Over the weekend Forum Communications reporter Anna Burleson had an in-depth look at Measure 3, which will be on the November ballot.
For the uninitiated, Measure 3 is a constitutional amendment reforming the way the North Dakota University System is governed. It would, among other changes, replace the existing part-time Board of Higher Education with a full-time, 3-member commission.
University system officials and their sycophants have claimed that Measure 3 could put accreditation for the state’s institutions at risk. And, indeed, the Higher Learning Commission has released some scary-sounding statements about the measure, though they were wrapped around this admission: “the team has not identified any provision [of Measure 3] that, on its face, violates current HLC accreditation standards.”
So is the risk to accreditation real? The legislators who are backing Measure 3 have done some research, and they can find no evidence that any institution of higher education ever in history has lost its accreditation due to a change in governance (emphasis mine):
Murray Sagsveen, the North Dakota University System’s chief of staff and ethics officer, said the current board is not legally supposed to take sides and can only convey “factual information” when asked, but most of the board’s comments have revolved around concern for losing accreditation.
This comes after the Higher Learning Commission released a report on Sept. 3 saying “While the team has not identified any provision of Measure 3 that, on its face, violates current HLC accreditation standards or assumed practices, the team is concerned that there are many details related to the implementation of the measure that, if not handled properly, could place the system’s accreditation status at risk.”
But in response to an inquiry from Flakoll, Assistant Legislative Budget Analyst and Auditor Brady Larson sent an email writing he was “unable to find any instances of accreditation being lost due to governance structure changes.”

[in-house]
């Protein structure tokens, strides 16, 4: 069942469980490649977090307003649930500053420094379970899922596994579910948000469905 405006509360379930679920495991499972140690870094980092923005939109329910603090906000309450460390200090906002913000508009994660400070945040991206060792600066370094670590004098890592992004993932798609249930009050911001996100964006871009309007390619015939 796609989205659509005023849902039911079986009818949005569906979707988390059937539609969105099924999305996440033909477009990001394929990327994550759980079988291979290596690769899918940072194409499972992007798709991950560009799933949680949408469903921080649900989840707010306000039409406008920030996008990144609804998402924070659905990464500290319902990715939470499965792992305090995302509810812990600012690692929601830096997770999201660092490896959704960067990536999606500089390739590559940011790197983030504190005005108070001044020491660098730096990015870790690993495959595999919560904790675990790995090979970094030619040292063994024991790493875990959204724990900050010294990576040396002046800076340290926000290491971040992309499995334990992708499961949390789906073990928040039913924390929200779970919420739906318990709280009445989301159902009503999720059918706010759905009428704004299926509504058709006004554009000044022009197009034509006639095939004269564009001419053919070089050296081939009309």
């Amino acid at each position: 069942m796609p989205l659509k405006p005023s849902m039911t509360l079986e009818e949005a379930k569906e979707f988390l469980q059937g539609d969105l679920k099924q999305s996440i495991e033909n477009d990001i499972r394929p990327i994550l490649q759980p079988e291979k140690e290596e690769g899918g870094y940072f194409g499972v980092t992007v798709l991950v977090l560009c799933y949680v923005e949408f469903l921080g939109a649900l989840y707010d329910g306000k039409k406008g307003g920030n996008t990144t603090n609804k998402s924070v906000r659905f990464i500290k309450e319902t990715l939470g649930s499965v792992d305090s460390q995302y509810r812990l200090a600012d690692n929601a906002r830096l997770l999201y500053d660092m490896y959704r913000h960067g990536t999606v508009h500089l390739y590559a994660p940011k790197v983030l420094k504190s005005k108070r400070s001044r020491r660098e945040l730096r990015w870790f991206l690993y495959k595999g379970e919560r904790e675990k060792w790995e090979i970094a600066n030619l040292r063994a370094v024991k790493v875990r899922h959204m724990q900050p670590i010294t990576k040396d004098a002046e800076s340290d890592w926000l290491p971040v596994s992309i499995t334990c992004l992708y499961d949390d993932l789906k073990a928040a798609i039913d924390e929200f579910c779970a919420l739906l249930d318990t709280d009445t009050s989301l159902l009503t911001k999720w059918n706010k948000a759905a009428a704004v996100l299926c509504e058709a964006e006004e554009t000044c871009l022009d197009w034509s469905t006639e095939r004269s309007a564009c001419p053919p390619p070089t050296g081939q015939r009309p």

“We also contacted representatives of the National Conference of State Legislatures regarding this question,” Larson wrote. “They were unaware of any state that has lost higher education accreditation due to a change in governance structure.”
Kind of makes it seem like all this bluster about accreditation is so much smoke blown by a bunch of bureaucrats who don’t want to be held accountable.
The other big complaint from opponents of Measure 3 is that it doesn’t include a student representative on the new commission. The existing State Board of Higher Education includes a student member, the commission created by Measure 3 does not.
Again, university officials and others have claimed that this is a major blow to students, but what do the students themselves say? Tanner Franklin, the head of the student government at the University of North Dakota, says students he’s spoken to are fine with it:
UND Student Senate President Tanner Franklin said representation isn’t a huge issue for students he has spoken with because the voting student member of the SBHE rarely acts as the swing vote for the group.
[Senator Tim] Flakoll said the measure’s ambiguity means that students could potentially be even more involved depending on the enacting legislation.
I doubt these facts will do much to dampen what will be a noisy campaign against Measure 3 in the coming weeks (even though the university system is technically not supposed to take a position), but they remain facts.
Measure 3 is solid reform for a university system that desperately needs it.